As you can see, this website is woefully out of date. But don’t worry! A new and improved and updated version, with new content and no broken links, is on its way. In the meantime, you should assume that anything you see or read here is out of date.
The stats helper monkeys at WordPress.com mulled over how this blog did in 2010, and here’s a high level summary of its overall blog health:
The Blog-Health-o-Meter™ reads This blog is doing awesome!.
A Boeing 747-400 passenger jet can hold 416 passengers. This blog was viewed about 7,400 times in 2010. That’s about 18 full 747s.
In 2010, there was 1 new post, growing the total archive of this blog to 37 posts. There were 2 pictures uploaded, taking up a total of 2mb.
The busiest day of the year was January 7th with 62 views. The most popular post that day was Scholarly Writings.
Where did they come from?
The top referring sites in 2010 were supercolossal.ch, archidose.blogspot.com, offshorestudio.net, sesquipedalist.com, and en.wordpress.com.
Some visitors came searching, mostly for naomi stead, durbach block, architectural criticism, critical writing on architecture photography, and writing architecture symposium.
Attractions in 2010
These are the posts and pages that got the most views in 2010.
Scholarly Writings September 2008
Architectural Criticism September 2008
Who is Naomi Stead? September 2008
Writing Architecture Conference May 2009
This is a feature profile of Sydney architects Neil Durbach and Camilla Block, of Durbach Block architects. The feature was commissioned by PolOxygen magazine and published as ‘A Very Different View,’ in PolOxygen: The International Design, Art, Architecture Quarterly, issue 20, 2007, pp.90-98. Words by Naomi Stead. Continue Reading »
It began with a seal. Or maybe it was a sea lion. At the opening of the exhibition Placemakers: Contemporary Queensland Architects, as Anna Bligh, state premier, stood on the Gallery of Modern Art concourse delivering a rapturous opening speech, we latecomers hovered at the back beside Michael Parekowhai’s sculpture The Horn of Africa. Depicting a glossy black life-size seal, balancing an equally glossy black life-sized grand piano upended on its nose, it maintains an impossible feat of balance, defying gravity with a manner both effortless and insouciant. Craning unsuccessfully to see the speaker, I returned instead to contemplating this seal and idly wondered: who here was performing the most virtuoso trick? Was it the premier, producing a cheer from the crowd with her line that “art, architecture and design are just as important as scientific endeavour,” as she simultaneously and invisibly balanced the state’s mineral prosperity on one finger? Or was it the gallery, flush with the success of its new building and two blockbuster exhibitions, seemingly achieving the impossible balance of popular success and high art without dropping either? Or was it the exhibited architects, juggling all the disparate and desperate constraints of contemporary practice, and still managing to produce a series of fine architectural constructions, now rewarded with inclusion in this major exhibition? Well, they were all virtuoso, really. But perhaps there were also more tricks at play here than first met the eye. Continue Reading »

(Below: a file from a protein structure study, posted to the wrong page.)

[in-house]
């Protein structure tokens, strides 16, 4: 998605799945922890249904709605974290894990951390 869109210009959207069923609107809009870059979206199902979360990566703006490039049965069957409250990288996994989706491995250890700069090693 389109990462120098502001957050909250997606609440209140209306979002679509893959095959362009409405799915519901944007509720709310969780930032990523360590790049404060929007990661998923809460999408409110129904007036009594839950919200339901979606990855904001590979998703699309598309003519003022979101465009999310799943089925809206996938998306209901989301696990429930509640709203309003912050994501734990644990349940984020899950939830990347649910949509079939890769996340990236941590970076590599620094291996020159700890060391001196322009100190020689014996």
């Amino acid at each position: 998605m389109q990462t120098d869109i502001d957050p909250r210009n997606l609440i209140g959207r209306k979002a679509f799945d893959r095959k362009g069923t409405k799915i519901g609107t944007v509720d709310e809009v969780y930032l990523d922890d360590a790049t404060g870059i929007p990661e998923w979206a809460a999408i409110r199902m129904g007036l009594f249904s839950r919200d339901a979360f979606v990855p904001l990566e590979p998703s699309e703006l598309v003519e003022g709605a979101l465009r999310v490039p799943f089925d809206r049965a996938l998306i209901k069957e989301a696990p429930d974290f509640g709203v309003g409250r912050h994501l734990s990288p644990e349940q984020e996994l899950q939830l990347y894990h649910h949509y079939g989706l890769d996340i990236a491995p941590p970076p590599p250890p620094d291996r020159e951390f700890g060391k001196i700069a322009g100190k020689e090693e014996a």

Abundant. The word has rich connotations: the diverse and fertile garden, the bountiful harvest, the cornucopia, the surfeit. We all know, after years of intoning the song, that our land abounds in nature’s gifts. But with the Australian pavilion at the 11th Venice Architecture Biennale, the creative directors – Neil Durbach, Vince Frost, Wendy Lewin, Kerstin Thompson and Gary Warner – propose that this beauty, rich and rare, also abounds in our architectural culture. Continue Reading »